Published in The Enterprise, 7-6-98

Prison Privatization: An Abdication of Responsibility to Reform an Outdated, Over-Priced Corrections System

by Rocky Anderson

The Utah Department of Corrections (DOC) currently has the most progressive leadership it has enjoyed since before the medieval administrations of Gary DeLand and Lane McCotter. However, it is about to embark on a disastrous course by seeking to turn over part of its prison system to a private corporation – consistent with a recent nation-wide trend that has accompanied record growths in incarceration rates throughout the country.

The DOC is about to begin the bidding process in order to turn over the responsibility for the construction and operation of a 500-bed medium security facility to a for-profit private prison company – notwithstanding that the last time DOC contracted with a private prison facility, 8 of 100 inmates (including two murderers) escaped.

The privatization of prisons is symptomatic of our burgeoning prison-industrial complex. This growth industry, comprised of such companies as Corrections Corporation of America (ranked by Fortune Magazine, September 29, 1997, as the 67th fastest growing small company in the United States), has emerged primarily because of the soaring rise in prison and jail populations throughout the country, with all of the attendant increases in costs to local, state and federal governments.

The solution to our current crisis is not to turn over the job of punishment and rehabilitation to for-profit corporations, with little or no historical record of saving money or providing better quality services than state-run corrections systems. Rather, the solution lies in providing rational and effective alternatives to incarceration for non-violent offenders and in incarcerating only dangerous offenders or those who refuse to comply with the terms of alternative sanctions. That approach will serve the interests of victims, offenders, and taxpayers.

The facts compel a more constructive, cost-effective, sensible approach:

  • At the end of 1996, 5.5 million people – 2.8% of all U.S. residents – were on probation, on parole, or incarcerated in jails or prisons.
  • At mid-year 1997, more than 1.7 million people were behind bars in the United States – in either federal or state prisons or locally – operated jails.
  • In 1990, there were 163 jail inmates per 100,000 U.S. residents; at mid-year 1997, for every 100,000 U.S. residents there were 212 jail inmates.
  • From mid-year 1996 to mid-year 1997, the local jail population increased by 9.4%, nearly twice the average annual increase of 4.9% since 1990.
  • In 1990, there were 292 prison inmates per 100,000 U.S. residents; by June 30, 1997, the number had soared to 436 men and women incarcerated in prisons for every 100,000 U.S. residents.
  • The United States has by far the highest incarceration rate in the world.
  • In 1995, only 46% of State prison inmates were incarcerated for a violent offense. Among all State prison inmates in 1995, 24% were incarcerated for property offenses, 23% for drug offenses, and 7% for public-order offenses (e.g., drunk driving, escape/flight to avoid prosecution, commercialized vice, morals and decency charges, liquor law violations).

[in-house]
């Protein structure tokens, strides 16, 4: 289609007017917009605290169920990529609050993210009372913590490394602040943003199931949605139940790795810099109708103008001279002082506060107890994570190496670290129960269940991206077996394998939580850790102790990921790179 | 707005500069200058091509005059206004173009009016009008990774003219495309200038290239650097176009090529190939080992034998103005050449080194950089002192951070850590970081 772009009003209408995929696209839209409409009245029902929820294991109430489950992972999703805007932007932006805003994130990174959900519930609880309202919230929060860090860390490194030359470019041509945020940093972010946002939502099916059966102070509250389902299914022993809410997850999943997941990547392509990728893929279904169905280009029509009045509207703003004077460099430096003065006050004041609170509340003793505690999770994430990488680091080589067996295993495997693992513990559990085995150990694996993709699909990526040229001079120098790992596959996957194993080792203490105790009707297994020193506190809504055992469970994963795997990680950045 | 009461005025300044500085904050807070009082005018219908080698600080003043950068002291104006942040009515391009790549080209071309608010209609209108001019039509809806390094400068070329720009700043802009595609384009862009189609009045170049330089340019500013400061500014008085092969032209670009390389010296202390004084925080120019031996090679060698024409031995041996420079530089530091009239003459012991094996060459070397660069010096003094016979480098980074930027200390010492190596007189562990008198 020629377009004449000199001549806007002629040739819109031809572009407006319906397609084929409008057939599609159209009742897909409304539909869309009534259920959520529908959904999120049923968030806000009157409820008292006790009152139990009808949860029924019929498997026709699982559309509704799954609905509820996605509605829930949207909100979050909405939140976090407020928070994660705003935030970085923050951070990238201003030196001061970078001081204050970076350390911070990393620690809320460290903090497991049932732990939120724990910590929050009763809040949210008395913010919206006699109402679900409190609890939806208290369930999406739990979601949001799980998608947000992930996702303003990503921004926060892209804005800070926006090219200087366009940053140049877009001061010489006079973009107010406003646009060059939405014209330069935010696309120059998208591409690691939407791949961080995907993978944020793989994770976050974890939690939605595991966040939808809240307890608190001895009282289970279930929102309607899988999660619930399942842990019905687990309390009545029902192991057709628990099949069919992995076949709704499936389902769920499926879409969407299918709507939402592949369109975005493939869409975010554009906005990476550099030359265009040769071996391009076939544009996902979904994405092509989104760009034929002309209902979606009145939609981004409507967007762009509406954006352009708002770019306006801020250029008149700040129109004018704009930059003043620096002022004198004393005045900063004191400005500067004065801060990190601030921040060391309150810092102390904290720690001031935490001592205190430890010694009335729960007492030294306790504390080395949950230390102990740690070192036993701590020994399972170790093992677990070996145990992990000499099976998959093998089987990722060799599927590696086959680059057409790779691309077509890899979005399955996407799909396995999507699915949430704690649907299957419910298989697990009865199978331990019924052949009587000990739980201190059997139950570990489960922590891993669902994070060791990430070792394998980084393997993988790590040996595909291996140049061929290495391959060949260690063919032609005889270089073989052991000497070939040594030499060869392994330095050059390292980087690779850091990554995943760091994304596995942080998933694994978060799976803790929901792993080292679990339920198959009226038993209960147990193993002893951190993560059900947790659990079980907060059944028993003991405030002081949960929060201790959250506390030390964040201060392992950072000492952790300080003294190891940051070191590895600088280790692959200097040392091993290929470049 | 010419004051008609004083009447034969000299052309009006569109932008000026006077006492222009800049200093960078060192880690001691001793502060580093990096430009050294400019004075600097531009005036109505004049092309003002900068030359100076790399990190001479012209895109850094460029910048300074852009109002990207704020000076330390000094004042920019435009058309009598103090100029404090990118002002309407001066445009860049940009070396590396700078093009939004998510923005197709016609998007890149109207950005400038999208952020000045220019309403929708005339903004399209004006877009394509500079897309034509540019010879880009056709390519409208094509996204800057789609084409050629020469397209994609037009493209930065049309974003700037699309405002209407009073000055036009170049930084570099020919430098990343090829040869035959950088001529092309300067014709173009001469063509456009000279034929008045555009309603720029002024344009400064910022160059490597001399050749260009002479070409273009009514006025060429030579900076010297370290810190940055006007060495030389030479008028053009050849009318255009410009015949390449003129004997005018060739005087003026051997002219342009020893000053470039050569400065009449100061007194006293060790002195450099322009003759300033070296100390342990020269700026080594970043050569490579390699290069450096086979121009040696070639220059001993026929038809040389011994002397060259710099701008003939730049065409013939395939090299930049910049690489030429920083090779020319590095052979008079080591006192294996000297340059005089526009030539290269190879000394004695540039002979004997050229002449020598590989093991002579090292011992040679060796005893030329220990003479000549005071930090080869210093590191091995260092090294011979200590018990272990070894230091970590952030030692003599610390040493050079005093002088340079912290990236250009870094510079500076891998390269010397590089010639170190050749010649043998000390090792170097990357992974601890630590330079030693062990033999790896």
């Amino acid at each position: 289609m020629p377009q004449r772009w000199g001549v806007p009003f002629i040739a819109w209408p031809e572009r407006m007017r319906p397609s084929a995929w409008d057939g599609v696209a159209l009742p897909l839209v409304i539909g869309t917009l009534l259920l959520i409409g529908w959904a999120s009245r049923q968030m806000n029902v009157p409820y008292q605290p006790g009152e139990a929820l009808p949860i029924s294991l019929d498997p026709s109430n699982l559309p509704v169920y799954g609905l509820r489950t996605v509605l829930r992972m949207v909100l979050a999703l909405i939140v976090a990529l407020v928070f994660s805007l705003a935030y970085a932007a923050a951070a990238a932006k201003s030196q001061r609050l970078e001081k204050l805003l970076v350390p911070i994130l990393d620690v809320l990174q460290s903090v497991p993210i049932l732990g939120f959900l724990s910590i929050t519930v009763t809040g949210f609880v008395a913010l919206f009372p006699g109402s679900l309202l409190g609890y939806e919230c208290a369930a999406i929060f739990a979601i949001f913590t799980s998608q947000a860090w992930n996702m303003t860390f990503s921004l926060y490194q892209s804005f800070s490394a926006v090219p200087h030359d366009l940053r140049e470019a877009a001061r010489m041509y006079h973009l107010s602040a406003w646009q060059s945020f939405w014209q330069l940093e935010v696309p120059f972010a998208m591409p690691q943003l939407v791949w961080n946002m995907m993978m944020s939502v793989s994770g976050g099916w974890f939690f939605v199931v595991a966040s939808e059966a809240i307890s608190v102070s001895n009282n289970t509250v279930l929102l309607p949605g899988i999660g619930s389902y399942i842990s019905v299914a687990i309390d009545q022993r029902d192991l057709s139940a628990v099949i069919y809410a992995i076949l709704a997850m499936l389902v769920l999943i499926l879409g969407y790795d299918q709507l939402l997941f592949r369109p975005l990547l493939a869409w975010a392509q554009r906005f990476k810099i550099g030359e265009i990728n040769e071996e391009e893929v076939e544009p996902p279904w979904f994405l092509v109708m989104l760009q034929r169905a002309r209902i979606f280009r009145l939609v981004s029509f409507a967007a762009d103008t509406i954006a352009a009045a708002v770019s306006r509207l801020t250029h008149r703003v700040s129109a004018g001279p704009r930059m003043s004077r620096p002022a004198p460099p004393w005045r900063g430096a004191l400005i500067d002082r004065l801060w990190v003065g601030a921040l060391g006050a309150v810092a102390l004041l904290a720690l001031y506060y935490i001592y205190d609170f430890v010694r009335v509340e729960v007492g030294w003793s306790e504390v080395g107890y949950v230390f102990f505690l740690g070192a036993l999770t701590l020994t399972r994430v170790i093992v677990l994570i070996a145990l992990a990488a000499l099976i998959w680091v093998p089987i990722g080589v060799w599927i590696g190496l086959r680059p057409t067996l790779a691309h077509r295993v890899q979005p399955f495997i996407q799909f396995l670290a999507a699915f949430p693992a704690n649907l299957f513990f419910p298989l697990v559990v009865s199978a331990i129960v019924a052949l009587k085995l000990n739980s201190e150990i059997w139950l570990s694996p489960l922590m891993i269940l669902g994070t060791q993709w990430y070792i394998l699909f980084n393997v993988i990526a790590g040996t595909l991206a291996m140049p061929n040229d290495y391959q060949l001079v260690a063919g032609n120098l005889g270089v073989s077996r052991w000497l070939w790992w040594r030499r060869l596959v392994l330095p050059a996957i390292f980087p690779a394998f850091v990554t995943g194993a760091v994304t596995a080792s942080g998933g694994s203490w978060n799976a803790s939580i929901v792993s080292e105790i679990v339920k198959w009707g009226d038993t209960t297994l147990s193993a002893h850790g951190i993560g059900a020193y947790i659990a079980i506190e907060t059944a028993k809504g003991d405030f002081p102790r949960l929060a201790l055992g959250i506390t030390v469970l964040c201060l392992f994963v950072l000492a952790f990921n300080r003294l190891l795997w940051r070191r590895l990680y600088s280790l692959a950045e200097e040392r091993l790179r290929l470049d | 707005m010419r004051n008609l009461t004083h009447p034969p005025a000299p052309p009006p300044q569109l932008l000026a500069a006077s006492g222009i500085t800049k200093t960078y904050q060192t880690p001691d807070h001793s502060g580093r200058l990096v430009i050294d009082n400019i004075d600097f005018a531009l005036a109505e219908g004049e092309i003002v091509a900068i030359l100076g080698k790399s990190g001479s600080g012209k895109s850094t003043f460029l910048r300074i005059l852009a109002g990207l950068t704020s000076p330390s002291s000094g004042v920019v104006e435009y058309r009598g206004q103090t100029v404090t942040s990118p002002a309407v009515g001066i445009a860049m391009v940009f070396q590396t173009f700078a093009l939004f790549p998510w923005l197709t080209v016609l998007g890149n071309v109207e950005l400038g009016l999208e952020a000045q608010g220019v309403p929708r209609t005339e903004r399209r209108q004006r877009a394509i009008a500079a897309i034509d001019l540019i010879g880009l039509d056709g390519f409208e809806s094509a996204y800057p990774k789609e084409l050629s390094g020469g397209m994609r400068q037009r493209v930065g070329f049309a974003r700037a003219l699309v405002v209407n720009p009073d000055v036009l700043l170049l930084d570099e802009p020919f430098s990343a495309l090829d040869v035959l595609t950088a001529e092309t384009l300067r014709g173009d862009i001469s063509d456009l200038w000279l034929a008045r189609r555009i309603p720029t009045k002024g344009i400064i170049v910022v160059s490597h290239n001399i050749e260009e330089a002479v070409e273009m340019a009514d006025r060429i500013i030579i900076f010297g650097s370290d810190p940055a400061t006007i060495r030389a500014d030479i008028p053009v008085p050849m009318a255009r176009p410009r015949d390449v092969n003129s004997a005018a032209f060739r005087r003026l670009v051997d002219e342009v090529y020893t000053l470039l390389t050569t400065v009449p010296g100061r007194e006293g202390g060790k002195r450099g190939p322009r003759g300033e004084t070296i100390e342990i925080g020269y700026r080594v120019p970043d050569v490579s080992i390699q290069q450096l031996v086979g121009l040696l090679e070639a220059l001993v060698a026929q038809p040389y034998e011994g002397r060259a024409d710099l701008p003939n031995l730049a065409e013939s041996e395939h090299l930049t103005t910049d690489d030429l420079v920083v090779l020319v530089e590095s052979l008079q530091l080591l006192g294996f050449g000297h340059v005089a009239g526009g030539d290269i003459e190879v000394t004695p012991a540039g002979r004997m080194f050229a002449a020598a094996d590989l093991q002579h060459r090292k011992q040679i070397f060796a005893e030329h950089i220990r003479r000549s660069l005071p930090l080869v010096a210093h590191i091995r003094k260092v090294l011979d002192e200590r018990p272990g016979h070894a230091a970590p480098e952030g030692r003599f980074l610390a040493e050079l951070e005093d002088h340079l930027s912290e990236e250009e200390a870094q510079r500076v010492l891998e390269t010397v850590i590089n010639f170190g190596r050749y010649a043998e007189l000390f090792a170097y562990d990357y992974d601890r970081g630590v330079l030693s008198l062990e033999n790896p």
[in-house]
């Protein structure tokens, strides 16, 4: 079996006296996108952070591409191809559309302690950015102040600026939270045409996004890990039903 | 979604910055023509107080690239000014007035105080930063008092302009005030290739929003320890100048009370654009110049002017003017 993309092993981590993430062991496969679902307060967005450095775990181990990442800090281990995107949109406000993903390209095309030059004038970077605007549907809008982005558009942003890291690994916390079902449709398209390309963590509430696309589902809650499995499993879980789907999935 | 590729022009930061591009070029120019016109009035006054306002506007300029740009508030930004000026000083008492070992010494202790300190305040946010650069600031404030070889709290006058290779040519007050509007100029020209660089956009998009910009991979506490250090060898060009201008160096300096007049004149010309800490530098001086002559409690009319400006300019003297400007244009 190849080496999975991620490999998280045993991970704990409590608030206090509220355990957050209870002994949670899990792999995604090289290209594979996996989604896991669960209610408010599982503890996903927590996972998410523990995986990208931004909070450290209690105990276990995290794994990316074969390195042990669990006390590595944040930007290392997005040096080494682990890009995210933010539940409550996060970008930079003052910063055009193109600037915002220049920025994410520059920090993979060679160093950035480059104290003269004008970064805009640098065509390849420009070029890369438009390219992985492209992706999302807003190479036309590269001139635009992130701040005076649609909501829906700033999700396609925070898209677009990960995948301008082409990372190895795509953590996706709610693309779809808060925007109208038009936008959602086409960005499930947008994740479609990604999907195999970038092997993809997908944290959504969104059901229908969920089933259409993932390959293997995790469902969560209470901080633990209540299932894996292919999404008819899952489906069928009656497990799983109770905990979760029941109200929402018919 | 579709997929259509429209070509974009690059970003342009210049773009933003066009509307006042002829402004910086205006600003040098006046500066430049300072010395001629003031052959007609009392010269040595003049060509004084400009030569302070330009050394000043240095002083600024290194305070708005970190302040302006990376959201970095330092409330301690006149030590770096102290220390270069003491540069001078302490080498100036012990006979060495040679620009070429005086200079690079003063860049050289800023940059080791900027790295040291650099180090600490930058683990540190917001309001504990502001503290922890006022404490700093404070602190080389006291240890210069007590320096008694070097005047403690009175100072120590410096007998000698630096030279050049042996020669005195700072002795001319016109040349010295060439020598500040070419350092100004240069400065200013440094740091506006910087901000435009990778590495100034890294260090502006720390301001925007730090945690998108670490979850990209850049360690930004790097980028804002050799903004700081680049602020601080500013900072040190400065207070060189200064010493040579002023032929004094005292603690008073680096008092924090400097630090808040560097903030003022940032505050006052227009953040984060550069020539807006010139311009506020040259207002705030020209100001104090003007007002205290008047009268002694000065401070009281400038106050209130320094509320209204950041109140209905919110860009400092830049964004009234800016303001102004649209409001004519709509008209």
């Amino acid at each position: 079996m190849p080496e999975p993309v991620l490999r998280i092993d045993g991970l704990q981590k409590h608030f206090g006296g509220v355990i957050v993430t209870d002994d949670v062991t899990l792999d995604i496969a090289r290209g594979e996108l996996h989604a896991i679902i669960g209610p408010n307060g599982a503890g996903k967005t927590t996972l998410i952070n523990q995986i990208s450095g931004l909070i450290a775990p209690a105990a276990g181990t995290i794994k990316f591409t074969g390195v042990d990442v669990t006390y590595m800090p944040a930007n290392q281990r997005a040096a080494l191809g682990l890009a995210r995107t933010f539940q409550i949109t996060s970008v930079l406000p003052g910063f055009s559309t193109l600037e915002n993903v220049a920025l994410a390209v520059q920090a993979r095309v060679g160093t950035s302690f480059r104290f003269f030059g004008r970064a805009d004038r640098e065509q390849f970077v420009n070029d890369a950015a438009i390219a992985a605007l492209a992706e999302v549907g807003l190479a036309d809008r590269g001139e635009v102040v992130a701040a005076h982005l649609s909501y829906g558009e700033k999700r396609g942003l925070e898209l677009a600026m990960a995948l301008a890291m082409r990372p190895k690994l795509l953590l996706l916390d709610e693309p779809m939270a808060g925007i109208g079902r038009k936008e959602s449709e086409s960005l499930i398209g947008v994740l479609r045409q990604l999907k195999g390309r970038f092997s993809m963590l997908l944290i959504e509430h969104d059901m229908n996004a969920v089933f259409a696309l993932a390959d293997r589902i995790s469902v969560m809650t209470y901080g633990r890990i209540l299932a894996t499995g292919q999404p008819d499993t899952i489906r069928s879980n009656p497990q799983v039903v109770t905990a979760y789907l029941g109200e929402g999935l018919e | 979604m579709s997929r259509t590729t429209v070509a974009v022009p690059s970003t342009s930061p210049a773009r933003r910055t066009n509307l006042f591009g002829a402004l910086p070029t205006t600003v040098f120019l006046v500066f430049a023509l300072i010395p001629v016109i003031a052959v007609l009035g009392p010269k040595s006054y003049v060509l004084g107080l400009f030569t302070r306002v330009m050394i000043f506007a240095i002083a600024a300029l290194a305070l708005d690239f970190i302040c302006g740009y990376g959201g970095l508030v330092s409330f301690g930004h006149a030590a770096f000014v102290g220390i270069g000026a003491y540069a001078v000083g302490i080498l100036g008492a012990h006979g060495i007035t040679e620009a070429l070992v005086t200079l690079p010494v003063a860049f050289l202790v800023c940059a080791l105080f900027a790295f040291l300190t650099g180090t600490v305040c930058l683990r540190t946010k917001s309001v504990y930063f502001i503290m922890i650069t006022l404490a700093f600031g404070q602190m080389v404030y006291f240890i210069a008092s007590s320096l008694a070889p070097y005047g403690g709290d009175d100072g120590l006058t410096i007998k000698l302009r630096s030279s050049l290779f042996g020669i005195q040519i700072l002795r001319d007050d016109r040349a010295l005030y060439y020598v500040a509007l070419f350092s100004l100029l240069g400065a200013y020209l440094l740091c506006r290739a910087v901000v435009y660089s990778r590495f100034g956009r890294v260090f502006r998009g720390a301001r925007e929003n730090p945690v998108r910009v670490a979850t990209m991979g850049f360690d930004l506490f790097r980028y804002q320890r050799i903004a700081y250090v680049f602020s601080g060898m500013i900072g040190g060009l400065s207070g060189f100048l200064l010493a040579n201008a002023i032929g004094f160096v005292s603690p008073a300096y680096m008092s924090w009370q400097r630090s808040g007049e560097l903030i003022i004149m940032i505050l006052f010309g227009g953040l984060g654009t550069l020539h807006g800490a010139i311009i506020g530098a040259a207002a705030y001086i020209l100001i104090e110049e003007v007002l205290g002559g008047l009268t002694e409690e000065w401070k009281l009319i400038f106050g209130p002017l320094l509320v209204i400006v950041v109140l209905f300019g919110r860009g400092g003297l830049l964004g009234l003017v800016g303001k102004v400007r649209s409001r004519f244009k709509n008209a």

• Approximately 60% of all federal inmates incarcerated in 1995 were serving a sentence for a drug offense.
  • In 1980, 19,000 men and women were in the custody of State correctional authorities because of drug-related convictions; by 1995, our State prisons, many of them overcrowded, held 225,000 inmates convicted for drug offenses.
  • Assuming recent incarceration rates remain unchanged, an estimated 1 of every 20 persons can be expected to serve time in prison during their lifetime. The lifetime chances of men going to prison are 9 times greater than for women. The lifetime chances of newborn black males in the U.S. going to prison are 1 in 4; Hispanic males have a 1 in 6 chance; and white males have a 1 in 23 chance of serving time during their lives.
  • In 1996, for the first time in U.S. history, the number of Black prisoners surpassed the number of Whites incarcerated in prisons and jails.
  • By the end of 1995, nearly 7% of all adult Black males were in jail or prison.
  • Between 1985-1995, there was a 707% increase in incarceration of African-Americans for drug offenses, compared to an increase of 306% for Whites.
  • In 1985, Utah prisons held 1,624 inmates; that number increased 289% to 4,696 in 1997.
  • The Utah Department of Corrections budget jumped from $54.86 million in 1988 to $148.92 million in 1997.

Our Legislature and the Department of Corrections owe it to the people of this state to reform our criminal justice system rather than to abdicate the responsibility of our State government by turning over the construction and operation of our prisons to profit-motivated corporations. There can be no question that we need to make significant changes in how we deal with offenders, and that we can save millions in taxpayers’ money by taking a different approach. But shifting the responsibility of this core governmental function to for-profit companies is no more than a cry of defeat and resignation – and will only aggravate the serious flaws in our current approach to corrections.